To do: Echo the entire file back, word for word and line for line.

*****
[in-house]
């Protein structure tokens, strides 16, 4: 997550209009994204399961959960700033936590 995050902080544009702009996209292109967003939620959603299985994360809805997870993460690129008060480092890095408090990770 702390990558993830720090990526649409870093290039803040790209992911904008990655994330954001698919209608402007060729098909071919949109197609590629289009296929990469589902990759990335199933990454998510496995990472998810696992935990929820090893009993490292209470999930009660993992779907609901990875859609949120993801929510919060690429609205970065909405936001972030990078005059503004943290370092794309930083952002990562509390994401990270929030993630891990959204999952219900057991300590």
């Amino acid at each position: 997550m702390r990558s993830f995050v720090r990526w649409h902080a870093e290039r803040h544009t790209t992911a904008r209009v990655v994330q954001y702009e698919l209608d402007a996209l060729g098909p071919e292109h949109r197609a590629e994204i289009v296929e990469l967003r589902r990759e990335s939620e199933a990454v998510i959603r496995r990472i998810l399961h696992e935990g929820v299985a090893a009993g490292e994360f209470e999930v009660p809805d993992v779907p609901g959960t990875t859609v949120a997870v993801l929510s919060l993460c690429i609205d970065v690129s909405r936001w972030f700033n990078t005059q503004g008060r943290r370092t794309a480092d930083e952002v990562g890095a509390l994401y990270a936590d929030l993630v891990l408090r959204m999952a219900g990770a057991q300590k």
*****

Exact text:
[in-house]
């Protein structure tokens, strides 16, 4: 997550209009994204399961959960700033936590 995050902080544009702009996209292109967003939620959603299985994360809805997870993460690129008060480092890095408090990770 702390990558993830720090990526649409870093290039803040790209992911904008990655994330954001698919209608402007060729098909071919949109197609590629289009296929990469589902990759990335199933990454998510496995990472998810696992935990929820090893009993490292209470999930009660993992779907609901990875859609949120993801929510919060690429609205970065909405936001972030990078005059503004943290370092794309930083952002990562509390994401990270929030993630891990959204999952219900057991300590």
């Amino acid at each position: 997550m702390r990558s993830f995050v720090r990526w649409h902080a870093e290039r803040h544009t790209t992911a904008r209009v990655v994330q954001y702009e698919l209608d402007a996209l060729g098909p071919e292109h949109r197609a590629e994204i289009v296929e990469l967003r589902r990759e990335s939620e199933a990454v998510i959603r496995r990472i998810l399961h696992e935990g929820v299985a090893a009993g490292e994360f209470e999930v009660p809805d993992v779907p609901g959960t990875t859609v949120a997870v993801l929510s919060l993460c690429i609205d970065v690129s909405r936001w972030f700033n990078t005059q503004g008060r943290r370092t794309a480092d930083e952002v990562g890095a509390l994401y990270a936590d929030l993630v891990l408090r959204m999952a219900g990770a057991q300590k």